Here are some tips for doing this close-looking exercise yourself or with others:
- LOOK. Start by looking at the image for around 10 minutes. Don’t worry about writing anything down, yet – you just want to look at the art, first!
- DESCRIBE. Ask yourself what you’re seeing – are there figures present? How many? Is it a landscape or a portrait? Feel free to write your observations down. Be descriptive!
- FEEL. Think about how the artwork makes you feel. What does it remind you of? Why does it remind you of that? Use what you were able to see in earlier steps to here.
- INTREPRET. Finally, what do you think the artist is trying to convey?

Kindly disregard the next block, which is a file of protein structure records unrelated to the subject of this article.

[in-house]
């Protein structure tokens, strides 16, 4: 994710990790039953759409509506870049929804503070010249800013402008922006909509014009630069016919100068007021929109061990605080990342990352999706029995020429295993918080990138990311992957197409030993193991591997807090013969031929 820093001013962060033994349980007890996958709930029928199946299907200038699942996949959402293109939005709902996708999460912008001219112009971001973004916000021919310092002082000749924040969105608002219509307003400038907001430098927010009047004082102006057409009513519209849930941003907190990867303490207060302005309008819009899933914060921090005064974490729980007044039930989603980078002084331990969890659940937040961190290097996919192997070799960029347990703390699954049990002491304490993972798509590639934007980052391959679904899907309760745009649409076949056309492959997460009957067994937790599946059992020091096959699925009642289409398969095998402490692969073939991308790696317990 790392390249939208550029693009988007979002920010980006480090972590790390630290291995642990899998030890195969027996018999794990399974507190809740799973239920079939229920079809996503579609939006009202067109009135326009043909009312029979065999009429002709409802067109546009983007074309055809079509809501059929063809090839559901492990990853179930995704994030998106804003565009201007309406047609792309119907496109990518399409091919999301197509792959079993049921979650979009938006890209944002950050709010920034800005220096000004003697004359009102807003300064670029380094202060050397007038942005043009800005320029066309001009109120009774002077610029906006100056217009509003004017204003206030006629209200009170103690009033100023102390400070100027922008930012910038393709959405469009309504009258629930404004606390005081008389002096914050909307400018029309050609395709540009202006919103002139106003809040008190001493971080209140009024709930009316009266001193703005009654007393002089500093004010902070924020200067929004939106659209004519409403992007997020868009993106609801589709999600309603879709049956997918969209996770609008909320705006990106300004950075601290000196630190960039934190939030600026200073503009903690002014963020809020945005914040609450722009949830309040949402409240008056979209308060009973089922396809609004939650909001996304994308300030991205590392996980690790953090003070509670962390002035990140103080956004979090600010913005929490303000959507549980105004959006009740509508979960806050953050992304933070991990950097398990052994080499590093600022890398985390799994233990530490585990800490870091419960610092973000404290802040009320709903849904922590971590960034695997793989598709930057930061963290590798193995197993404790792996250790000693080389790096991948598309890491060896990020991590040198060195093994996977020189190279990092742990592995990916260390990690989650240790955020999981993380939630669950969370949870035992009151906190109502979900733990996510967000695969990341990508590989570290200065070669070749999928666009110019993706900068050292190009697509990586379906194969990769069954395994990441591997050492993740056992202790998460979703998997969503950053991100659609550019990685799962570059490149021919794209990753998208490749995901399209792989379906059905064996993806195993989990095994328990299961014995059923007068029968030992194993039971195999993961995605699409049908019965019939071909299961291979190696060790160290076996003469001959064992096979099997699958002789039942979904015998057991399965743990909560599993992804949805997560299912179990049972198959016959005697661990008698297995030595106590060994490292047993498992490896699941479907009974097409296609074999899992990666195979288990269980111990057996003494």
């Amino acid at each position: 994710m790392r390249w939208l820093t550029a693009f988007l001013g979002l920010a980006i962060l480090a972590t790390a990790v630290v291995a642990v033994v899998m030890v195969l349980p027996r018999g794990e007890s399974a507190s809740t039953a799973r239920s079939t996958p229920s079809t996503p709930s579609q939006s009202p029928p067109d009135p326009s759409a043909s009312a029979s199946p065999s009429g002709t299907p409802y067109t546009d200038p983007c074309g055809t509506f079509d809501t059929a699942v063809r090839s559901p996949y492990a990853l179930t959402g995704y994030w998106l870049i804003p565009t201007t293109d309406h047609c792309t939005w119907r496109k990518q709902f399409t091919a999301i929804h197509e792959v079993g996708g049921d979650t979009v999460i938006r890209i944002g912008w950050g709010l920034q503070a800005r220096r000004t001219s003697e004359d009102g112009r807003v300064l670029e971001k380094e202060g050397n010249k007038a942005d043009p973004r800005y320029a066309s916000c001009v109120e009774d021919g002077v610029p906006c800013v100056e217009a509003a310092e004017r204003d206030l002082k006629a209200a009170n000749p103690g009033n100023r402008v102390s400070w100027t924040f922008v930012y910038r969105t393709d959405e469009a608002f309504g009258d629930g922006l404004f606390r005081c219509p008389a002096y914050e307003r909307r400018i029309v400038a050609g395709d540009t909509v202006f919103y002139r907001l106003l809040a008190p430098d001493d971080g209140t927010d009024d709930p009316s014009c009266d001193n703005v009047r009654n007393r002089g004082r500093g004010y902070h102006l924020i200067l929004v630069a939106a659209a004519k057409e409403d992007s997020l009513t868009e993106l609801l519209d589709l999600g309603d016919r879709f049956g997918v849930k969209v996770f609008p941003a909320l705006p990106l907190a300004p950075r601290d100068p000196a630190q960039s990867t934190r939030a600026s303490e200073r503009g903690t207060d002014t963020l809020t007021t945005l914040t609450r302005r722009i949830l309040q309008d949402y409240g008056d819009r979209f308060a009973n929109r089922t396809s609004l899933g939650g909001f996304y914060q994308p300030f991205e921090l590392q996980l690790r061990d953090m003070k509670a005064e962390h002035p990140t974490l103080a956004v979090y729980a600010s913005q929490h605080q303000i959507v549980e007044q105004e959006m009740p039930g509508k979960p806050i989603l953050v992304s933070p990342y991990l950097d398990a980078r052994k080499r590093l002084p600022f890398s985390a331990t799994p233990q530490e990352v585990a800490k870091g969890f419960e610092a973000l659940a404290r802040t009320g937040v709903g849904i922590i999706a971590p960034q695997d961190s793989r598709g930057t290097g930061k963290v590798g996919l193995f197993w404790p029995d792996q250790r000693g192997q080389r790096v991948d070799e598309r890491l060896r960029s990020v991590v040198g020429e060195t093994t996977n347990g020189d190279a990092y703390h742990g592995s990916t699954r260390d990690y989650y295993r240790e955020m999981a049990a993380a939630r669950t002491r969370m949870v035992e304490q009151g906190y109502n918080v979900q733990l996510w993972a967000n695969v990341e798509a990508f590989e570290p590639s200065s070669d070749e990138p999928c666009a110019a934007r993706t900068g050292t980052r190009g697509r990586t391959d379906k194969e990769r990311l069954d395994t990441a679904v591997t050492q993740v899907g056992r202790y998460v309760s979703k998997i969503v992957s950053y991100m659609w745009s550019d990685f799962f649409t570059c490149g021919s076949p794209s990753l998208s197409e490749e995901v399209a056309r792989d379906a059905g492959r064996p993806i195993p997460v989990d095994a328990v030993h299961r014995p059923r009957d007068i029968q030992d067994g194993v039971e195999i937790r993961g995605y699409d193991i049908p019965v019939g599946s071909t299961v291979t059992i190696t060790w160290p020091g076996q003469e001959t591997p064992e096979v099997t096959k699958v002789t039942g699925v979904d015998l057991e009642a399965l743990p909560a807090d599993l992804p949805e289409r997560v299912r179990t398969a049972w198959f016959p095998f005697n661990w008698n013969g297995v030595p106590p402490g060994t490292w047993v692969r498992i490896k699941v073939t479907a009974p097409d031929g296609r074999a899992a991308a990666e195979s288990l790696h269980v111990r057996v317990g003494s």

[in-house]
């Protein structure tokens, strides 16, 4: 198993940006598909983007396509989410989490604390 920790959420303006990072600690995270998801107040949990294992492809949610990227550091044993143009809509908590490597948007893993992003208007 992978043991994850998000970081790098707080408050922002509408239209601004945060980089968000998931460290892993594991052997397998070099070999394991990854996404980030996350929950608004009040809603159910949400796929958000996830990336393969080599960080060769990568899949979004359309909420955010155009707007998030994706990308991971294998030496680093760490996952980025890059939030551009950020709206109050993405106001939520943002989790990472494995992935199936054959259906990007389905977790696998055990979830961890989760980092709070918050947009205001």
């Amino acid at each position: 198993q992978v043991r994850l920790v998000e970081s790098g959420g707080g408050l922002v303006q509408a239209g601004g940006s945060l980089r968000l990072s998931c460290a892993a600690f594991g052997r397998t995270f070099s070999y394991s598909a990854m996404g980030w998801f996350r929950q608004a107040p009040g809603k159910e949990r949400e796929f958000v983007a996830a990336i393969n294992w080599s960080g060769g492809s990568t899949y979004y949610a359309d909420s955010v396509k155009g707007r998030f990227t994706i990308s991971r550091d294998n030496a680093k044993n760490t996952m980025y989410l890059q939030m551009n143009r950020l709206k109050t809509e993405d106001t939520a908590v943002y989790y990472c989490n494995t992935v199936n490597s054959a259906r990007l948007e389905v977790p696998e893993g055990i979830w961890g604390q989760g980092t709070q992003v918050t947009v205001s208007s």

It’s normal to leave with more questions than you started with!
Here are some observations about this image to get you started after you finish step 1:
- This work is in black and white.
- There are many figures fighting, but in the center, one masculine figure caresses the body of another.
Here are some more questions to help guide you during steps 2 and 3:
- What is going on in the setting?
- Does it feel calm or chaotic? Why?
- How would it be different if the figures had different facial expressions?
- How would you describe the colors, shapes, and lines?
- How would you describe the people in this work?
- What would it feel like to be inside of this artwork?
Image credit: Diana Mantuana, after Giulio Romano, ca. 1547–1612 (Italian), Menelaus Holding the Body of Patroclus, 16th century, engraving, Gift of Mrs. Robert Petteys, CU Art Museum, University of Colorado Boulder, 95.09.01. Photo: Jeff Wells / CU Art Museum.